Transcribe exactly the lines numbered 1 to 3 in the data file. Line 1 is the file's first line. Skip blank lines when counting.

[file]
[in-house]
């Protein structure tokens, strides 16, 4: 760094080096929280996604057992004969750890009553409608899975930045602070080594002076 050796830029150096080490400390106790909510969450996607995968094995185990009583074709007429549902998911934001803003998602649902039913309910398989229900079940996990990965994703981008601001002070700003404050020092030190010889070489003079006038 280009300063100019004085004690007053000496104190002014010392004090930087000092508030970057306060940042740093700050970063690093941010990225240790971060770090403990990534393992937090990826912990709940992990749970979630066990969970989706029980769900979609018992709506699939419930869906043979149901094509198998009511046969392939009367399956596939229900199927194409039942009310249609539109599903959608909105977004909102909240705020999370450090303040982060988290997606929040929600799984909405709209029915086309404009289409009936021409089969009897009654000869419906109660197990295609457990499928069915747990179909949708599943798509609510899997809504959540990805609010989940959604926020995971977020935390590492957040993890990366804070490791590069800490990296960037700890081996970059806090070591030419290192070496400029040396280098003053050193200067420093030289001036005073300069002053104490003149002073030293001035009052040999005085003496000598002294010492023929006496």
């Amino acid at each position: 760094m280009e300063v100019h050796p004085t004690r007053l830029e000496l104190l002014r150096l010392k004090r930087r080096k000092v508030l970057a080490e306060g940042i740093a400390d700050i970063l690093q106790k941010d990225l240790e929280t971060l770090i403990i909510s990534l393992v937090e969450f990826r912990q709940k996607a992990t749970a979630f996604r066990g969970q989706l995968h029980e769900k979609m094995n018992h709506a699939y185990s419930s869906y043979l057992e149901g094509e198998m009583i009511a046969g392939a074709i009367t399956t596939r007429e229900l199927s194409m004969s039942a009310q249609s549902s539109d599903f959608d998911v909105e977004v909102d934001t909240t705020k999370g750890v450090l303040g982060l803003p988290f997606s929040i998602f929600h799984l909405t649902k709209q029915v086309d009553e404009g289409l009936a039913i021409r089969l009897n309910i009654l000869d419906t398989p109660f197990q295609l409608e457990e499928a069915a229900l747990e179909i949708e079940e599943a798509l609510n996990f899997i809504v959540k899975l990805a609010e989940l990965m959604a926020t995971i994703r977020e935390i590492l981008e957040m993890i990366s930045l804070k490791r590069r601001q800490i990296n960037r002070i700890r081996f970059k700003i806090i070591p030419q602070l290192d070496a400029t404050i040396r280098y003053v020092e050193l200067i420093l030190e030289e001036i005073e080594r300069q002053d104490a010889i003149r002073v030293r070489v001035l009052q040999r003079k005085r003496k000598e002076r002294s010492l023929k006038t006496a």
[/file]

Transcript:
[in-house]
């Protein structure tokens, strides 16, 4: 760094080096929280996604057992004969750890009553409608899975930045602070080594002076 050796830029150096080490400390106790909510969450996607995968094995185990009583074709007429549902998911934001803003998602649902039913309910398989229900079940996990990965994703981008601001002070700003404050020092030190010889070489003079006038 280009300063100019004085004690007053000496104190002014010392004090930087000092508030970057306060940042740093700050970063690093941010990225240790971060770090403990990534393992937090990826912990709940992990749970979630066990969970989706029980769900979609018992709506699939419930869906043979149901094509198998009511046969392939009367399956596939229900199927194409039942009310249609539109599903959608909105977004909102909240705020999370450090303040982060988290997606929040929600799984909405709209029915086309404009289409009936021409089969009897009654000869419906109660197990295609457990499928069915747990179909949708599943798509609510899997809504959540990805609010989940959604926020995971977020935390590492957040993890990366804070490791590069800490990296960037700890081996970059806090070591030419290192070496400029040396280098003053050193200067420093030289001036005073300069002053104490003149002073030293001035009052040999005085003496000598002294010492023929006496």
């Amino acid at each position: 760094m280009e300063v100019h050796p004085t004690r007053l830029e000496l104190l002014r150096l010392k004090r930087r080096k000092v508030l970057a080490e306060g940042i740093a400390d700050i970063l690093q106790k941010d990225l240790e929280t971060l770090i403990i909510s990534l393992v937090e969450f990826r912990q709940k996607a992990t749970a979630f996604r066990g969970q989706l995968h029980e769900k979609m094995n018992h709506a699939y185990s419930s869906y043979l057992e149901g094509e198998m009583i009511a046969g392939a074709i009367t399956t596939r007429e229900l199927s194409m004969s039942a009310q249609s549902s539109d599903f959608d998911v909105e977004v909102d934001t909240t705020k999370g750890v450090l303040g982060l803003p988290f997606s929040i998602f929600h799984l909405t649902k709209q029915v086309d009553e404009g289409l009936a039913i021409r089969l009897n309910i009654l000869d419906t398989p109660f197990q295609l409608e457990e499928a069915a229900l747990e179909i949708e079940e599943a798509l609510n996990f899997i809504v959540k899975l990805a609010e989940l990965m959604a926020t995971i994703r977020e935390i590492l981008e957040m993890i990366s930045l804070k490791r590069r601001q800490i990296n960037r002070i700890r081996f970059k700003i806090i070591p030419q602070l290192d070496a400029t404050i040396r280098y003053v020092e050193l200067i420093l030190e030289e001036i005073e080594r300069q002053d104490a010889i003149r002073v030293r070489v001035l009052q040999r003079k005085r003496k000598e002076r002294s010492l023929k006038t006496a």